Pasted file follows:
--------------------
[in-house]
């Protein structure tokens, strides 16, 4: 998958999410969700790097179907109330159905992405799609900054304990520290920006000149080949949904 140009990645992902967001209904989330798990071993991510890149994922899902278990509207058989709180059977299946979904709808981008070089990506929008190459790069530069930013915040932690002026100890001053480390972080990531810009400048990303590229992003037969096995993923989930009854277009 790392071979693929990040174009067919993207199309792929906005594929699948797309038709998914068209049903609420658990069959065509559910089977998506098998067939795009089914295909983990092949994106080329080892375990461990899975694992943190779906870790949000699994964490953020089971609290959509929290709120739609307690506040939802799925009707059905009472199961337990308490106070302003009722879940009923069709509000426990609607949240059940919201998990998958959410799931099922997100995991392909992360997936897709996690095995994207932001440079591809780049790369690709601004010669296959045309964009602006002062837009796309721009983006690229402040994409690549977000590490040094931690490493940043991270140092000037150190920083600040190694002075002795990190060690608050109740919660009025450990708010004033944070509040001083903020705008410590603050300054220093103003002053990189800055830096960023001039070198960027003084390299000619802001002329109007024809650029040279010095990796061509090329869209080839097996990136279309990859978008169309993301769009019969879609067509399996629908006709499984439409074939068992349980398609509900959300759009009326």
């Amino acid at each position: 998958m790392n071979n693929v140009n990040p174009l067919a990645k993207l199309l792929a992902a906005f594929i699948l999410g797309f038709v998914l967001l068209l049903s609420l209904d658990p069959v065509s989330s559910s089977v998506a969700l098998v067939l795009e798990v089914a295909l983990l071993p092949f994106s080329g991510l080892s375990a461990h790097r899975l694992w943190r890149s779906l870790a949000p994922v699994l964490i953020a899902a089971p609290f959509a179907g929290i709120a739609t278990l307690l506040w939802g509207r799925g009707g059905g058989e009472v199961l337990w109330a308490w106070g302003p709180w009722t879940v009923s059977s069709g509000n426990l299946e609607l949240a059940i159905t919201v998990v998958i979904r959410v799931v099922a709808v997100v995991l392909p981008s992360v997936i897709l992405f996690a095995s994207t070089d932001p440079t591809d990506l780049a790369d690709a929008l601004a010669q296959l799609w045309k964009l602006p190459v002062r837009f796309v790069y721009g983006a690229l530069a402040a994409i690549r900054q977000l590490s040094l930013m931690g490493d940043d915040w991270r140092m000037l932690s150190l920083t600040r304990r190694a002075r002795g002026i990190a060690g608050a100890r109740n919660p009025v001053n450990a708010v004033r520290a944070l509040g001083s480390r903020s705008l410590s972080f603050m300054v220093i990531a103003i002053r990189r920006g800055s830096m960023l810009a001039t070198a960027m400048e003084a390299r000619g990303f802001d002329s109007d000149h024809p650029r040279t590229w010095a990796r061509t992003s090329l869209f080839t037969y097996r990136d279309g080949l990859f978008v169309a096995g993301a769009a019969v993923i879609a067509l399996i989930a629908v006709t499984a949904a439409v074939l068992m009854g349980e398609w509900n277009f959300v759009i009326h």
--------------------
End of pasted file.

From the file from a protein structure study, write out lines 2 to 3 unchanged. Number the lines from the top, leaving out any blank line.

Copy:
């Protein structure tokens, strides 16, 4: 998958999410969700790097179907109330159905992405799609900054304990520290920006000149080949949904 140009990645992902967001209904989330798990071993991510890149994922899902278990509207058989709180059977299946979904709808981008070089990506929008190459790069530069930013915040932690002026100890001053480390972080990531810009400048990303590229992003037969096995993923989930009854277009 790392071979693929990040174009067919993207199309792929906005594929699948797309038709998914068209049903609420658990069959065509559910089977998506098998067939795009089914295909983990092949994106080329080892375990461990899975694992943190779906870790949000699994964490953020089971609290959509929290709120739609307690506040939802799925009707059905009472199961337990308490106070302003009722879940009923069709509000426990609607949240059940919201998990998958959410799931099922997100995991392909992360997936897709996690095995994207932001440079591809780049790369690709601004010669296959045309964009602006002062837009796309721009983006690229402040994409690549977000590490040094931690490493940043991270140092000037150190920083600040190694002075002795990190060690608050109740919660009025450990708010004033944070509040001083903020705008410590603050300054220093103003002053990189800055830096960023001039070198960027003084390299000619802001002329109007024809650029040279010095990796061509090329869209080839097996990136279309990859978008169309993301769009019969879609067509399996629908006709499984439409074939068992349980398609509900959300759009009326």
């Amino acid at each position: 998958m790392n071979n693929v140009n990040p174009l067919a990645k993207l199309l792929a992902a906005f594929i699948l999410g797309f038709v998914l967001l068209l049903s609420l209904d658990p069959v065509s989330s559910s089977v998506a969700l098998v067939l795009e798990v089914a295909l983990l071993p092949f994106s080329g991510l080892s375990a461990h790097r899975l694992w943190r890149s779906l870790a949000p994922v699994l964490i953020a899902a089971p609290f959509a179907g929290i709120a739609t278990l307690l506040w939802g509207r799925g009707g059905g058989e009472v199961l337990w109330a308490w106070g302003p709180w009722t879940v009923s059977s069709g509000n426990l299946e609607l949240a059940i159905t919201v998990v998958i979904r959410v799931v099922a709808v997100v995991l392909p981008s992360v997936i897709l992405f996690a095995s994207t070089d932001p440079t591809d990506l780049a790369d690709a929008l601004a010669q296959l799609w045309k964009l602006p190459v002062r837009f796309v790069y721009g983006a690229l530069a402040a994409i690549r900054q977000l590490s040094l930013m931690g490493d940043d915040w991270r140092m000037l932690s150190l920083t600040r304990r190694a002075r002795g002026i990190a060690g608050a100890r109740n919660p009025v001053n450990a708010v004033r520290a944070l509040g001083s480390r903020s705008l410590s972080f603050m300054v220093i990531a103003i002053r990189r920006g800055s830096m960023l810009a001039t070198a960027m400048e003084a390299r000619g990303f802001d002329s109007d000149h024809p650029r040279t590229w010095a990796r061509t992003s090329l869209f080839t037969y097996r990136d279309g080949l990859f978008v169309a096995g993301a769009a019969v993923i879609a067509l399996i989930a629908v006709t499984a949904a439409v074939l068992m009854g349980e398609w509900n277009f959300v759009i009326h």